Mirrored glass looks great & the flat glass industry has long been able to produce a wide range of highly reflective metallic finishes. Adding the same or similar finishes to the outside of container glass is also possible, but is only viable at low to medium throughput.
How can highly reflective metallic finishes be added to container glass in standard container glass manufacturing facilities?
This Challenge requires only a written proposal.
A process is required that enables mass production of container glass with a highly reflective metallic finish. Several processes currently exist that are viable only at low throughput. The finished container glass should be suitable for packaging of carbonated beverages and should give the impression of a premium product. The Seeker is open to processes or pigments that result in a variety of color finishes, but the result must be a high-value appearance that is both reflective and metallic.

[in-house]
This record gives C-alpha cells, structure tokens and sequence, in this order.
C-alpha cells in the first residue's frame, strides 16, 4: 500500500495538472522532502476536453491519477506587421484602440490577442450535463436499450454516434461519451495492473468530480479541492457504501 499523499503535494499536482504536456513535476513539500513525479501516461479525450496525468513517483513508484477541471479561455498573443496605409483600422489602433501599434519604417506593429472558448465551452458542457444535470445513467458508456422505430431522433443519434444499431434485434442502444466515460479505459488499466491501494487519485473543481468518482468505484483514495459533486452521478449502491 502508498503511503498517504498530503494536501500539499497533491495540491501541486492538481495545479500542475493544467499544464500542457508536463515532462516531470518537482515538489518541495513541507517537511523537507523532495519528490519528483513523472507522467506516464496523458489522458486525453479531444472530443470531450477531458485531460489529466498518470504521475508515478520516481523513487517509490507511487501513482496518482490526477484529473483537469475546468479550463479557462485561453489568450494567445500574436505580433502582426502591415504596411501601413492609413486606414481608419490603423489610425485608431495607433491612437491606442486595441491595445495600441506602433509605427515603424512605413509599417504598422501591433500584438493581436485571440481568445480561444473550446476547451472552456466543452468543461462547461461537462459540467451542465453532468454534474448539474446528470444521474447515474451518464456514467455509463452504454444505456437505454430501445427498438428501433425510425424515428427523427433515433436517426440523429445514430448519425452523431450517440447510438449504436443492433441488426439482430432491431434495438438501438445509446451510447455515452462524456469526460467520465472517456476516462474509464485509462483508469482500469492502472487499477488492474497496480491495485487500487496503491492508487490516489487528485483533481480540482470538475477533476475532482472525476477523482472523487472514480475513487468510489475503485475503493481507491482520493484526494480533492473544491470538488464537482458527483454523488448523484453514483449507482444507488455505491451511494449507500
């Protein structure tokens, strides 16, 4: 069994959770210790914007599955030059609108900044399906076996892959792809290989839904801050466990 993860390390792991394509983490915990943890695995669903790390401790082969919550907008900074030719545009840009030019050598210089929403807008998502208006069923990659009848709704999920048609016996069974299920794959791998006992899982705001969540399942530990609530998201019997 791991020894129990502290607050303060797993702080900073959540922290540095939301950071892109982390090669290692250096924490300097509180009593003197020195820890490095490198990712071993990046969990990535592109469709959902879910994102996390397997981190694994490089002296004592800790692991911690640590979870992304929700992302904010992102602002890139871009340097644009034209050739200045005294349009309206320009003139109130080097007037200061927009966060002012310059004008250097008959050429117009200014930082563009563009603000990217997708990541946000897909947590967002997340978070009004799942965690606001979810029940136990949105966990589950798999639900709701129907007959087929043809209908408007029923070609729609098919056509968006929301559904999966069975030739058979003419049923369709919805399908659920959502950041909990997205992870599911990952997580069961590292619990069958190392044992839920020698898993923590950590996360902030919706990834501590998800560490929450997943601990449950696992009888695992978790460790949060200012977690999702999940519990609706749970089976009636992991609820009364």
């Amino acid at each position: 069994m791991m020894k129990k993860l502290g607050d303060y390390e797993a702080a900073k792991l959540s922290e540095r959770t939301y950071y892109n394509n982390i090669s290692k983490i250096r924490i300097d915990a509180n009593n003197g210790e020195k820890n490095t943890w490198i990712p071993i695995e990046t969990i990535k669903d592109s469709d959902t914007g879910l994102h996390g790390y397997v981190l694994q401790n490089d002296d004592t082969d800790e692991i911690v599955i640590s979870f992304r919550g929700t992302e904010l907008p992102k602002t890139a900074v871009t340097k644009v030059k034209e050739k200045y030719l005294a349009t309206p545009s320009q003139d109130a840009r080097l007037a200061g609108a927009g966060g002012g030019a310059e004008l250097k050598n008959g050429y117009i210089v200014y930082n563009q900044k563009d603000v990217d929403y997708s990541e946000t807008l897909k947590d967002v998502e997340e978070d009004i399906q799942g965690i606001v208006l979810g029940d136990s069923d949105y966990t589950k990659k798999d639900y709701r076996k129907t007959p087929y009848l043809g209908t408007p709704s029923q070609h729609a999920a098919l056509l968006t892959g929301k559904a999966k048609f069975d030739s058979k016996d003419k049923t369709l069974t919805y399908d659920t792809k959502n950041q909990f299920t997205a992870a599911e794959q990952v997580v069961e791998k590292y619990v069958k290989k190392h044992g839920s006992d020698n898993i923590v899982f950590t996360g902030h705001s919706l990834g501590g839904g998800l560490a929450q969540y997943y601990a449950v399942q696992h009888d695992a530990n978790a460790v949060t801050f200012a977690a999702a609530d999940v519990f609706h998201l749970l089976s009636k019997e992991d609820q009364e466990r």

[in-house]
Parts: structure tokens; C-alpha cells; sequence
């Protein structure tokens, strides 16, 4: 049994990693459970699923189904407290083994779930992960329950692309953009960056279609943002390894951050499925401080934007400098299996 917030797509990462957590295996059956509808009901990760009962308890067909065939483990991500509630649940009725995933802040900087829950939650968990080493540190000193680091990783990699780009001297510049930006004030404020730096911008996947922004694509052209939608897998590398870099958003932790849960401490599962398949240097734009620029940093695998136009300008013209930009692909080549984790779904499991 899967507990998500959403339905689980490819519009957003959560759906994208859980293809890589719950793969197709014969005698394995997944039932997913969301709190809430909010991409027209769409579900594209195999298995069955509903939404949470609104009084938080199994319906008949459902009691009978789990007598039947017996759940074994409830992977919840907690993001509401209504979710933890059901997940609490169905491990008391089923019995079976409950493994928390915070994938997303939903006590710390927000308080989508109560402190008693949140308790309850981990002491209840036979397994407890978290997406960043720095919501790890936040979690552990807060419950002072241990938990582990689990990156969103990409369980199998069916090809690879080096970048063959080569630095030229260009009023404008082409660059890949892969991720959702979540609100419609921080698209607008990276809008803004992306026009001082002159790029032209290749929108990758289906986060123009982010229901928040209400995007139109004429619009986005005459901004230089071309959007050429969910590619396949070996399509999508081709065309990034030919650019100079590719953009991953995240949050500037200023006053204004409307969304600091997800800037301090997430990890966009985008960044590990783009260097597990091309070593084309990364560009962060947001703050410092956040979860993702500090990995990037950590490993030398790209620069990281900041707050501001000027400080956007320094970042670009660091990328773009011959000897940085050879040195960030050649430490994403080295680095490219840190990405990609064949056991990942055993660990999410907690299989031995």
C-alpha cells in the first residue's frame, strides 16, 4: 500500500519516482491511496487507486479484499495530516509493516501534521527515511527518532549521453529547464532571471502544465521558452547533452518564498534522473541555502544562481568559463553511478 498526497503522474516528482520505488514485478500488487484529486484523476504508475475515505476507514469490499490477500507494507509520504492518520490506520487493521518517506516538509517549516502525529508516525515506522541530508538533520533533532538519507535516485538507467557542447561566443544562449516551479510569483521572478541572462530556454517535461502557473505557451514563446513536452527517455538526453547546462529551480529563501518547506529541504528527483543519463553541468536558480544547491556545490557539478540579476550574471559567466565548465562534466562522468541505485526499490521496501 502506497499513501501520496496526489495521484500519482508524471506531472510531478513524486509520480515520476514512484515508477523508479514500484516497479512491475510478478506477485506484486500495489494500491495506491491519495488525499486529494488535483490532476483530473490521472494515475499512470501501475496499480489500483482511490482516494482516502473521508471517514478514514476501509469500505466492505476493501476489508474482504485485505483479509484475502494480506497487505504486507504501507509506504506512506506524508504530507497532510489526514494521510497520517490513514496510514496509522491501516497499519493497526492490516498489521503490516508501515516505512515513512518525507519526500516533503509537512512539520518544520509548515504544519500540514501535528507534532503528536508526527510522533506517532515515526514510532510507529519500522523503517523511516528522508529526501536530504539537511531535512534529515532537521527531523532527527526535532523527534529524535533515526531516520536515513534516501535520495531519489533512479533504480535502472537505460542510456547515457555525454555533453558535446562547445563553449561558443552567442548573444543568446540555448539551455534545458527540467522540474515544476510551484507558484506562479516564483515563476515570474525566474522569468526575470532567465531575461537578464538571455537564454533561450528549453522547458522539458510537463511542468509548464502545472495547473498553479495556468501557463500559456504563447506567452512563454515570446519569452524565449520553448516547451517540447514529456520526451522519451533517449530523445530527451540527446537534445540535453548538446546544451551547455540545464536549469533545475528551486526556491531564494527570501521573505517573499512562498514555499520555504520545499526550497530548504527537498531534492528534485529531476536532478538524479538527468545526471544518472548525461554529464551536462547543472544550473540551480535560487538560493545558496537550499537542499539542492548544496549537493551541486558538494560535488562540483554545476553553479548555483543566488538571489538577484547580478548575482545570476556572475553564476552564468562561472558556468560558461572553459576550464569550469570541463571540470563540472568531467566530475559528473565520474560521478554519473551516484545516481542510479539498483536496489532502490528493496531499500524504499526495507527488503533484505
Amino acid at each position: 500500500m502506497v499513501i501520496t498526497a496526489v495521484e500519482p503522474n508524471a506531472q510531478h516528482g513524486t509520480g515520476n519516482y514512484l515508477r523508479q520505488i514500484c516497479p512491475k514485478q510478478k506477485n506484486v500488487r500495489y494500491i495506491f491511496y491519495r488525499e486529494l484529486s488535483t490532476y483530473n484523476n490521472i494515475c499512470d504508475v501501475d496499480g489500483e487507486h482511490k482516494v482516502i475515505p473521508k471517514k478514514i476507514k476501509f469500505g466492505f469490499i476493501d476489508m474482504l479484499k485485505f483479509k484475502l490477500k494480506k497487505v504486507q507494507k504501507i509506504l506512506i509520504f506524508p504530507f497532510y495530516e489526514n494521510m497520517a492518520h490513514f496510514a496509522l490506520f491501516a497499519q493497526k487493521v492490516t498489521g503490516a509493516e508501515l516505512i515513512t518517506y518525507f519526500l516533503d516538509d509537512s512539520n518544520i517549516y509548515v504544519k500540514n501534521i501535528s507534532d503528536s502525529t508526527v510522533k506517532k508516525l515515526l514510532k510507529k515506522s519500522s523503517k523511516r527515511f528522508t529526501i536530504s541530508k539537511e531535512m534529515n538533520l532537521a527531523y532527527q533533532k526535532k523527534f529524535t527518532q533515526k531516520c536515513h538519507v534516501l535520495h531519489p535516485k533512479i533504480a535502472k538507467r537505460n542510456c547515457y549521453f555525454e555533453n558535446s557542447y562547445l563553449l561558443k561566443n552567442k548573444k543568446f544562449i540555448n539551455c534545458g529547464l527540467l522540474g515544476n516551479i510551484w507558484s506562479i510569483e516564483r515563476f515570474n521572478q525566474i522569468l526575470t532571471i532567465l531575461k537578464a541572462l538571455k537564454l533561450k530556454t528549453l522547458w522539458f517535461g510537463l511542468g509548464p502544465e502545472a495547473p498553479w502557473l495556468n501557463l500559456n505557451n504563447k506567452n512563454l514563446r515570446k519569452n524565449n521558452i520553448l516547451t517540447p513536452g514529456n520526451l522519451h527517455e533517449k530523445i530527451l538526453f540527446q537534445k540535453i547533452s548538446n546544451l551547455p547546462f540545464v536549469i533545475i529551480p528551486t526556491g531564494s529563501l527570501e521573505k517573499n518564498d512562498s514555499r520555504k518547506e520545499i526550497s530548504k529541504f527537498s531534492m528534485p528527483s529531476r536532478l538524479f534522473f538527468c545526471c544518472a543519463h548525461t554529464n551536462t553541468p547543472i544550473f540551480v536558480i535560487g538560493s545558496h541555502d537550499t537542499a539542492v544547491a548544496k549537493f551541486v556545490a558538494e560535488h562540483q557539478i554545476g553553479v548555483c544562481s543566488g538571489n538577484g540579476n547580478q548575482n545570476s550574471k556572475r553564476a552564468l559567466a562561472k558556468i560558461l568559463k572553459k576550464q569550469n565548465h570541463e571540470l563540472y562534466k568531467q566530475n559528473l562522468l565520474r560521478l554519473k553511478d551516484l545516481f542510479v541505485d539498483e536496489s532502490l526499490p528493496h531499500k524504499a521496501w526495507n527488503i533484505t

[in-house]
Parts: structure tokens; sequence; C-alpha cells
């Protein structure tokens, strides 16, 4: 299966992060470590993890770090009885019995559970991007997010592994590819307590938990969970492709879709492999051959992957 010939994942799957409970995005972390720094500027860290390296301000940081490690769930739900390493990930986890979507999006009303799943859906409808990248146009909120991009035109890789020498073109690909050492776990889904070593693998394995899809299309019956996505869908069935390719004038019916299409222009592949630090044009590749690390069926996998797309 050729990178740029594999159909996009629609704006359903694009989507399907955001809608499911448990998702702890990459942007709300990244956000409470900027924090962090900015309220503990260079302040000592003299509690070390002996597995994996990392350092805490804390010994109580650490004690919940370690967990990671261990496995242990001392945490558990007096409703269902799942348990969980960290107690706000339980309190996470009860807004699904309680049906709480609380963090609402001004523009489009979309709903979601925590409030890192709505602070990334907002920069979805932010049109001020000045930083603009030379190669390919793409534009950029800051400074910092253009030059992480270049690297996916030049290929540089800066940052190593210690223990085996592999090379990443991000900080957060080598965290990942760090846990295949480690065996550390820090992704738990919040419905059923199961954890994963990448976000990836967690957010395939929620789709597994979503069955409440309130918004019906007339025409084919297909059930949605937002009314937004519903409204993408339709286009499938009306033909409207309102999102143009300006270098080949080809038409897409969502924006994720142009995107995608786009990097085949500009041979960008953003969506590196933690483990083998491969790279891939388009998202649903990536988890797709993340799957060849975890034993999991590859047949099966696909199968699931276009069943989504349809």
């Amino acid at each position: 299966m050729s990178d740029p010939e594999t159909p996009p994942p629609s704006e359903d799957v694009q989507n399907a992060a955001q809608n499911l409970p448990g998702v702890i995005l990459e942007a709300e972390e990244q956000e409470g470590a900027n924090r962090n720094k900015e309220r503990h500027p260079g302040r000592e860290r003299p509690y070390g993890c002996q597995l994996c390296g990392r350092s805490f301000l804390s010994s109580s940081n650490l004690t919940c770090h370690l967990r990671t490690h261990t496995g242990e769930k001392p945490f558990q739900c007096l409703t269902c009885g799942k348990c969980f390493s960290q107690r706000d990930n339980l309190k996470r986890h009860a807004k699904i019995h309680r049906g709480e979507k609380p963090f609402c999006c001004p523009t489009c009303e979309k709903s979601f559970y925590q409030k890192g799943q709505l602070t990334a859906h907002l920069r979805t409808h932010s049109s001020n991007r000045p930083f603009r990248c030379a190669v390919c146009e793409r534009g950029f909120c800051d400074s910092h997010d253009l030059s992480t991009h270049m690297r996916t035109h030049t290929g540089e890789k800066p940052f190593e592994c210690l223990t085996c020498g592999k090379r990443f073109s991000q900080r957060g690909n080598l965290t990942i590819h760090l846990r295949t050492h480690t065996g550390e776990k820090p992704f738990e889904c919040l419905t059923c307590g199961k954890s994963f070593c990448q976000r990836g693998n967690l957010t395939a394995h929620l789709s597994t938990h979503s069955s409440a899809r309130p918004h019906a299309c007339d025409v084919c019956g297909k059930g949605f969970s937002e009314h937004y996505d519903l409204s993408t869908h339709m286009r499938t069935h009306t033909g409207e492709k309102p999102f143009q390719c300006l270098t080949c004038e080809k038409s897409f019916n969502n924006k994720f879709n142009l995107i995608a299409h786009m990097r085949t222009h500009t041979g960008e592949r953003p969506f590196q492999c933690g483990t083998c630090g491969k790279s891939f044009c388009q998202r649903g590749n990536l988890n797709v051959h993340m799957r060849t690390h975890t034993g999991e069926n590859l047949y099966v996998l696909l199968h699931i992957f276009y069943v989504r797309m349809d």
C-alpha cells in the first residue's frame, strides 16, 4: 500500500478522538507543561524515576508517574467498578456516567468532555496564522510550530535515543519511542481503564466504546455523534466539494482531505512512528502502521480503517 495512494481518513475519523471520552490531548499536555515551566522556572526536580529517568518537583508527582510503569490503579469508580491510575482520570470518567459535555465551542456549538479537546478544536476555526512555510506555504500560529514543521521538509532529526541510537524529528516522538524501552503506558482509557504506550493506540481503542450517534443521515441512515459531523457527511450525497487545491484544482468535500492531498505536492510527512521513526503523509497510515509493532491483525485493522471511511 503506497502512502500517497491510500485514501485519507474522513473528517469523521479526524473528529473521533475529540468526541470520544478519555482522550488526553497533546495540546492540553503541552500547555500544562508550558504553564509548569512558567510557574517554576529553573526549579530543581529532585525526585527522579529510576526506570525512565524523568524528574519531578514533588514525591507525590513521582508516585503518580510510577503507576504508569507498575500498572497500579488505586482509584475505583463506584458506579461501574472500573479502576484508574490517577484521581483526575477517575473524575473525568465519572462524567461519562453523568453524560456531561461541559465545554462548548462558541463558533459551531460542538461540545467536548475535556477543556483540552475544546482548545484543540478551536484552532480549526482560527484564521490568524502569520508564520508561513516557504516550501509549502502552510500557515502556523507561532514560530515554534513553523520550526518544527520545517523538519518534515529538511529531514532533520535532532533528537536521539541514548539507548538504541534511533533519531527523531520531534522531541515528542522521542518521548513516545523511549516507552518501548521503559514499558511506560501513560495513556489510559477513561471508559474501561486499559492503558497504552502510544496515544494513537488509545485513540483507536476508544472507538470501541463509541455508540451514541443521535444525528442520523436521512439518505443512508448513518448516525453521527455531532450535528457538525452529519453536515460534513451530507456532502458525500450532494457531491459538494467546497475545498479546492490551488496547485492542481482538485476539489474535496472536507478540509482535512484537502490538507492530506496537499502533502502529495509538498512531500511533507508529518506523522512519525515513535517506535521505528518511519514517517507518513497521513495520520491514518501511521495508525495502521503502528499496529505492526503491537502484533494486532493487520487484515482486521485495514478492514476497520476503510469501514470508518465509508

To receive an award, the Solvers will not have to transfer their exclusive IP rights to the Seeker. Instead, they will grant to the Seeker non-exclusive license to practice their solutions.
InnoCentive is the global innovation marketplace where creative minds solve some of the world's most important problems for cash awards up to $1 million. Commercial, governmental and humanitarian organizations engage with InnoCentive to solve problems that can impact humankind in areas ranging from the environment to medical advancements.
What is a Theoretical-Licensing Challenge?
An InnoCentive Theoretical Challenge builds upon an idea but is not yet a proof of concept. A solution to a Theoretical Challenge will solidify the Solver's concept with detailed descriptions, specifications and requirements necessary to bringing a good idea closer to becoming an actual product or service.
This Challenge is a Theoretical-Licensing Challenge, meaning that the Seeker is requesting non-exclusive rights to use the winning solution. By contrast, Theoretical-IP Transfer means that Solvers must relinquish all rights to the Intellectual Property (IP) for which they are awarded. For these forms of a Theoretical Challenge, Solvers that do not win retain the rights to their solution after the evaluation period is complete. The Seeker retains no rights to any IP not awarded.